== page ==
“I’ll miss you, buddy,” Bucky tells Steve in their one Endgamescene—because god forbid one of them express sentiment to the other without a dudebro qualifier. Though there is an implication that Bucky knows that Steve won’t be coming back, they share a hug and part ways as if Steve’s work trip isn’t an incredibly dangerous mission through time following a five-year separation following a decades-long separation following a period when they were each other’s only family and one of them was shipped off to war.
Let me pause here to remind you that this is a franchise that is comfortable with expressions of male intimacy. In Endgame, we see Tony and Peter Parker, Tony and Steve, Rhodey and Tony, Sam and Steve all openly expressing affection for one another in both verbal and physical ways. Male intimacy seems to be OK, up to a point and only as long as the powers that be have yet to hear about the fandom’s shipping of the characters. (Bad news bears: There is a shipping fandom for pretty much every dynamic. Please continue to let male characters hug and be emotionally vulnerable with one another, storytellers.)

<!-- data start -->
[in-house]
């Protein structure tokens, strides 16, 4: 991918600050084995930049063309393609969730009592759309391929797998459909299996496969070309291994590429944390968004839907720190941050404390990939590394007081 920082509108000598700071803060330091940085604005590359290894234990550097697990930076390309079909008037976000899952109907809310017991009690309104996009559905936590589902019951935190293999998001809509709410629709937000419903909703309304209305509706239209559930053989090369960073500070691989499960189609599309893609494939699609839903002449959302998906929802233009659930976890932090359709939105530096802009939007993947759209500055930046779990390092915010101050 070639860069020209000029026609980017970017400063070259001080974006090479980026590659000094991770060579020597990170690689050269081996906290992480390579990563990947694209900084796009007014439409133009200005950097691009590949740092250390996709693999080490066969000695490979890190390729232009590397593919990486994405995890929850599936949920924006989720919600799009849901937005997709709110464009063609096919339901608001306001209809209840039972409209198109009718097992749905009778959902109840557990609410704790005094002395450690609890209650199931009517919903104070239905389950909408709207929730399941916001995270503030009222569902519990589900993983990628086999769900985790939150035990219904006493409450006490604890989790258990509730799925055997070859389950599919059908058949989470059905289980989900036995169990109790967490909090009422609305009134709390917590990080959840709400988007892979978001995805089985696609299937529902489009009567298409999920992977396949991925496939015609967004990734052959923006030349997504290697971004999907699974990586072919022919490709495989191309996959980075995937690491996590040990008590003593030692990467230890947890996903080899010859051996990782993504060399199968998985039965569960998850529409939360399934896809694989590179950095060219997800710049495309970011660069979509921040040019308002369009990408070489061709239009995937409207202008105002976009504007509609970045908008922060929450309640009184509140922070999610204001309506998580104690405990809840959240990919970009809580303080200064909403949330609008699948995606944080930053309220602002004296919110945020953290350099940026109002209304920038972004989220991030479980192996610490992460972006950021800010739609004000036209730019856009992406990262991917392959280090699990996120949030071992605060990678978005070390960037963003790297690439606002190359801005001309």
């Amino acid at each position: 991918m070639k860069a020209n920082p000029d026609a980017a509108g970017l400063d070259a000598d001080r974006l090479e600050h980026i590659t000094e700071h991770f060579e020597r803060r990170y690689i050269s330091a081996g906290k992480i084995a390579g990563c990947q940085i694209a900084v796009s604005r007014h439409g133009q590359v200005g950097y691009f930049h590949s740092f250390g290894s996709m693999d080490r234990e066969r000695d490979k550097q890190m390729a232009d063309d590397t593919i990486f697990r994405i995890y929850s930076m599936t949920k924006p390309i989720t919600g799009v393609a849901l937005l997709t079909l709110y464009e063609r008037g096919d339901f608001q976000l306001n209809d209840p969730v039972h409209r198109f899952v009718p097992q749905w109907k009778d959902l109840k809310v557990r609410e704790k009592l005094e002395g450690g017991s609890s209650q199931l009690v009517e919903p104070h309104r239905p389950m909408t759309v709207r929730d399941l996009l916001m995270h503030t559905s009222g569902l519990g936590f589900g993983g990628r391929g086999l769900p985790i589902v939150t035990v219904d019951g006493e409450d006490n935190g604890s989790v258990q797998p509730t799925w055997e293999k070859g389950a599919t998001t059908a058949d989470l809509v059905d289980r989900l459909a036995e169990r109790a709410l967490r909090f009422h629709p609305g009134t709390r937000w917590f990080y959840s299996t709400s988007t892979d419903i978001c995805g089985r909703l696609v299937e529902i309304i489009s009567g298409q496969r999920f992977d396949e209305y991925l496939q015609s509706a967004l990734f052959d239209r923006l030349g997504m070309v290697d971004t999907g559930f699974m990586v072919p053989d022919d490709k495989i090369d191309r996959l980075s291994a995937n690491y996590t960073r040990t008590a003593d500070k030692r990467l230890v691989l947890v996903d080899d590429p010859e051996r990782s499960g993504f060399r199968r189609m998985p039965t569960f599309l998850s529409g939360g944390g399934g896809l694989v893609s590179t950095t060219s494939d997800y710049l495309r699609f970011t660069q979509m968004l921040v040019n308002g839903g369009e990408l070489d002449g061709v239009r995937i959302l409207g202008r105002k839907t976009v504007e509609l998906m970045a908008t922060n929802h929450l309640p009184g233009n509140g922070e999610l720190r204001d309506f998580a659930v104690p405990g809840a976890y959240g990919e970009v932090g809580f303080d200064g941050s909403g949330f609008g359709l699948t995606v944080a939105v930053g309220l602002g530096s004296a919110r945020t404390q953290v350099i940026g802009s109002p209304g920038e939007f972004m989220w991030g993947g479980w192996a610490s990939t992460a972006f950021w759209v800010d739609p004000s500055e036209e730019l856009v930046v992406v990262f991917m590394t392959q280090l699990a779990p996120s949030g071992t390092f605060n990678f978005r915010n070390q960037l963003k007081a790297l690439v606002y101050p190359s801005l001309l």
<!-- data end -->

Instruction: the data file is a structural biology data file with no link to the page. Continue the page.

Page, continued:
We, again, get another narrative opportunity for a Steve/Bucky moment upon Steve’s “return.” Bucky is the first to notice Old Steve, and he and Sam walk over to him. However, the moment is given solely to Sam, with Steve and Bucky not even making eye contact.
Sam is a character that has been set up in the world of the MCU in a similar way to Bucky: he was Steve’s friend when Steve was lost, awoken in a world he didn’t know and didn’t understand. When Steve went looking for Bucky, Sam went with him. In Civil War, Sam noted that “people who shoot at you usually wind up shooting at me too.”
Sam and Steve’s final Endgame scene is wonderful in so many ways—it gives closure to Sam and Steve’s friendship, not to mention speaks to the promise of Captain America’s future—but it feels like a huge missed opportunity for closure when it comes to the Steve/Bucky relationship. Bucky lingers in the background, not interacting with Old Steve at all, seemingly there just to let Sam know that he’s cool with him taking the Captain America job.